AnonymousNovember 30, 1996 at 1:25 pmPost count: 93172
Amen, Bruce! This drippy-eyed, chubby lady is trying to do just that.
I keep telling myself that there is a light at the end of this tunnel even
though my eyes are too puffy to see very far down it. I have an endo who
is more interested in relating stories of his Egyptian roots than in
educating me on my disease. I have had to lean on you and this support
group to bring some sanity into my life. I continue trying to learn all
I can while relying on you to bring me knowledge. And, yes, on this
Thanksgiving weekend, I am thankful for all of you.
Took our granddaughter Alyssa to see “101 Dalmations” on Thanksgiving
Day. That Ms. DeVil is a hoot. I am taking time to laugh while this
stupid disease tries to make me crazy. Graves’ will win a few battles
but just hide and watch while I win the war. Love to all.
Bruce, keep getting better, you hear?
RosemaryAnonymousNovember 30, 1996 at 2:48 pmPost count: 93172
Thanks for the moving note!
I have another question to pose tho. What if there IS no light at the end of the tunnel as we think of it? Can we still live a life we love? I’m real clear I will never completely get over this disease, so maybe I have to create a different kind of light at the end of the tunnel for myself. Right now it could be for my surgery to be 100% successful. Maybe it is just to sleep good tonight. I don’t know.
My wife, Claudia has a saying she likes- “eat your desert first, life is uncertain!”.
Maybe tomorrow will be worse than today, better have fun today then, huh?
Must be my philosophical day!
BruceAnonymousNovember 30, 1996 at 4:54 pmPost count: 93172
Hi Bruce! I couldn’t have said it better myself. Thanks for your inspiration! A positive attitude and an “I’m going to beat this disease” determination is the only way that I’ve made it so far. Just this morning I looked in the mirror and saw that my right eye looked bigger than my left. I said outloud to myself, “Well, they’re not perfect, but this is as good as it gets!” And went back to paying bills, cleaning house, and helping my husband cut wood.
After my last lid retraction, I thought I would actually have normally aligned eyes. I guess not, but I’d never trade these “new” eyes for the old pop-eyed set! I think that GD has made me a stronger person today, and I have many things to be thankful for.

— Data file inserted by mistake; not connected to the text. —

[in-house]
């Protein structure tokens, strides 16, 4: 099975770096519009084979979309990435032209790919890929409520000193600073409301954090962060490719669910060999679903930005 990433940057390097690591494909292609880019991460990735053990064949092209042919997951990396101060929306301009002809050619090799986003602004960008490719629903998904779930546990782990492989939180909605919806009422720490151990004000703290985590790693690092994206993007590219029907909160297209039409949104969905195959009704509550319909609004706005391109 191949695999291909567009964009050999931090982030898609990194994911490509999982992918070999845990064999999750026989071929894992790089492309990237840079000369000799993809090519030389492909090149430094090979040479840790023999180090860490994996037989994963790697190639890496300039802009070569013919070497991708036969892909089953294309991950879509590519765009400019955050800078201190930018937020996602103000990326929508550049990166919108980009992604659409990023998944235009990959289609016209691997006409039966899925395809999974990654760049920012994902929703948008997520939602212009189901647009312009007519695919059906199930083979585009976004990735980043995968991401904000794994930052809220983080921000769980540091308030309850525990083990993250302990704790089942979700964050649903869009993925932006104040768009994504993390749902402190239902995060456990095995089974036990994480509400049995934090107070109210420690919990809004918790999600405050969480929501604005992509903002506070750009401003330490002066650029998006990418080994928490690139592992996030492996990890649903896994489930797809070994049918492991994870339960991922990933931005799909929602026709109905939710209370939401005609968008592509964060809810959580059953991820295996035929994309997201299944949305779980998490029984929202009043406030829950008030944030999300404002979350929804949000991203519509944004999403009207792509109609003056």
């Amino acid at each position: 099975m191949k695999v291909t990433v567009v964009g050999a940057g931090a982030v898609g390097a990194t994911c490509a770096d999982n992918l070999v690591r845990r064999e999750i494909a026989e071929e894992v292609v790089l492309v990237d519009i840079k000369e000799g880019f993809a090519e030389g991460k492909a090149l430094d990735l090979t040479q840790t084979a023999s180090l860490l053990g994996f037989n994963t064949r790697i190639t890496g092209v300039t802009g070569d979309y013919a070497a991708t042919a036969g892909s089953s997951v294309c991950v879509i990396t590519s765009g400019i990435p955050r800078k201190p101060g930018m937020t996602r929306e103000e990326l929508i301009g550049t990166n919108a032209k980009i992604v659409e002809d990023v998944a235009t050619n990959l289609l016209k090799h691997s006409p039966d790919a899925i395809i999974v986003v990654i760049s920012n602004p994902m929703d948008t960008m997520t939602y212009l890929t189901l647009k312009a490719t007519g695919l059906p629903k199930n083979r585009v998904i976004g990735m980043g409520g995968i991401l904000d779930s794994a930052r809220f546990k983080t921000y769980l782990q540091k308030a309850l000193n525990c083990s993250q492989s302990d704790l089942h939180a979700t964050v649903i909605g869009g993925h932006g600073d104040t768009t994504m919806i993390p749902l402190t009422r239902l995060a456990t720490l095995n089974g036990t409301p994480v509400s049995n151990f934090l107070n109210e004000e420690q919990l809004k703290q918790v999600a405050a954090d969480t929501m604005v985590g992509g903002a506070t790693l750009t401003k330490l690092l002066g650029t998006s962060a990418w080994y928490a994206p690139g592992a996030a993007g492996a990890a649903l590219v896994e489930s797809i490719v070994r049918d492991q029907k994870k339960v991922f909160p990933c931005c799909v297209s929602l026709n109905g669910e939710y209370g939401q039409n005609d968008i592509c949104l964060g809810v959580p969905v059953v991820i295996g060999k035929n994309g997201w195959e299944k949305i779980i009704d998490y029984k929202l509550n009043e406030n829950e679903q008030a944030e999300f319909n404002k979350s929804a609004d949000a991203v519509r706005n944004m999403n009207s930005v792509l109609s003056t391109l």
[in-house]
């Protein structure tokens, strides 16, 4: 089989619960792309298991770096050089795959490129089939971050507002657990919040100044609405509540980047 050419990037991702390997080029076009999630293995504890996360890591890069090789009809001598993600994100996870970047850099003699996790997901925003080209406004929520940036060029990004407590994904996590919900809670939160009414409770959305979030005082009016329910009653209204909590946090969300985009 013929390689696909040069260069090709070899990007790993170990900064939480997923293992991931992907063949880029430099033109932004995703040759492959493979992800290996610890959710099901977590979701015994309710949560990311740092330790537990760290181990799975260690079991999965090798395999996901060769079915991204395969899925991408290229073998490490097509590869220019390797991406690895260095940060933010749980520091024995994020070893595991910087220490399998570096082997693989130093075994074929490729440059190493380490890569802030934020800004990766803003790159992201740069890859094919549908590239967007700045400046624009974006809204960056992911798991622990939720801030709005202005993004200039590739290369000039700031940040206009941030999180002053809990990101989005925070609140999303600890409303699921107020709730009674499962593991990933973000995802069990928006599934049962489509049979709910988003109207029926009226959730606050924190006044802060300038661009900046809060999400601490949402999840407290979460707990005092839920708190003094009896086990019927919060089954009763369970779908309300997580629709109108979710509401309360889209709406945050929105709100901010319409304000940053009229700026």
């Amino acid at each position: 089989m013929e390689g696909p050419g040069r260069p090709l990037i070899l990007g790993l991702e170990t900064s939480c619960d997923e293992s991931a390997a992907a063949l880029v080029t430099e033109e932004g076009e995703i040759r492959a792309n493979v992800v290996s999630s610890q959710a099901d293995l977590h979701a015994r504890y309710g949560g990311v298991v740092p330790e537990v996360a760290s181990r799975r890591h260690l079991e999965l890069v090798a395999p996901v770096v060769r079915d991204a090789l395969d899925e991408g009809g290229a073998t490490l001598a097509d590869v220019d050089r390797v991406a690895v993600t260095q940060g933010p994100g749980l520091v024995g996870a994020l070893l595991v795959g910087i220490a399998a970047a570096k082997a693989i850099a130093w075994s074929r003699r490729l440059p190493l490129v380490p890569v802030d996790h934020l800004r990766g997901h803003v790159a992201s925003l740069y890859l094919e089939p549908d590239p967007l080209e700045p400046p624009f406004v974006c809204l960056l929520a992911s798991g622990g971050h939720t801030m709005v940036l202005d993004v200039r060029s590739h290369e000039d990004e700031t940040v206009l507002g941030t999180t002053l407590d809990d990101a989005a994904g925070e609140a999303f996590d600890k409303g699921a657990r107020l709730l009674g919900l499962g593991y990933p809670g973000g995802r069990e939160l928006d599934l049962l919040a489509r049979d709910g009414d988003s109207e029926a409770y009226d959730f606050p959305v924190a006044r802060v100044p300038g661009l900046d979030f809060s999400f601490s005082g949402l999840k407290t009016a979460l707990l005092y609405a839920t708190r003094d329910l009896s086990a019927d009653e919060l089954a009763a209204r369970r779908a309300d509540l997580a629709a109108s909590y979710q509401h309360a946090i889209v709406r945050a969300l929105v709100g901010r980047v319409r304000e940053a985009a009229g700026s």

When life hands you lemons, make lemonade!!
DebbyAnonymousNovember 30, 1996 at 5:28 pmPost count: 93172
Hi everyone, some thoughts on having chronic disease.
We get much off of this Meassage Board, sympathy, help, compassion and a few laughs. We all have one thing in common, this chronic disease and wanting to make a difference with the course of it in our lives.
We are quite limited actually with what we can do about the disease. Medications, surgery maybe to help, but in the end, we still have this disease.
We all have different ways of handling it, from the crying sobbing mess (been there) to the very stoic who can outwardly handle anything that comes along.
I assert that the only area we have as human beings in which we really hold the ability to alter is WHO WE ARE with this disease. We are limited about what we can do about the disease itself, but we are unlimited in the ability to shift how we interact with the disease.
What if you loved your disease, had fun with it, played with it, made it your hobby and your favorite area of study? That is a powerful way of being (not just about disease). You have then made a difference in who you are with your disease, the only area you can make a big dent in.
What is the alternative? The only other ways I know of having this disease are hating it, Wishing you didn’t have it, wanting to be back to “normal”, etc etc. (been there done that too!) Which all alter the disease very little and leave us exhausted and upset, not to mention those around us. That also make us a VICTIM of the illness, which is very acceptable in this culture (poor Bruce), but not too useful.
Hope this can get some to start thinking, I personally have a real hard time not being a victim so don’t think I’m the stoic type! But I DO have fun, laugh at my disease and have a great life!
Do let people know that you hate this disease and want it to go away, but its like “thank you for sharing that” (you really do have to say those things) , now lets get on with life WITH graves’.
Love to all, BruceAnonymousDecember 2, 1996 at 10:19 amPost count: 93172
That says it all. You have really started me thinking.
I have gone thru all those feelings in the last few
days. You are right it affects everyone around you
and it’s a wonder they even talk to you after some sessions.
I am going to accept what I have and try to make it better
in the way I feel about myself.
LynnAnonymousDecember 2, 1996 at 1:26 pmPost count: 93172
Great post. My sentiments exactly!
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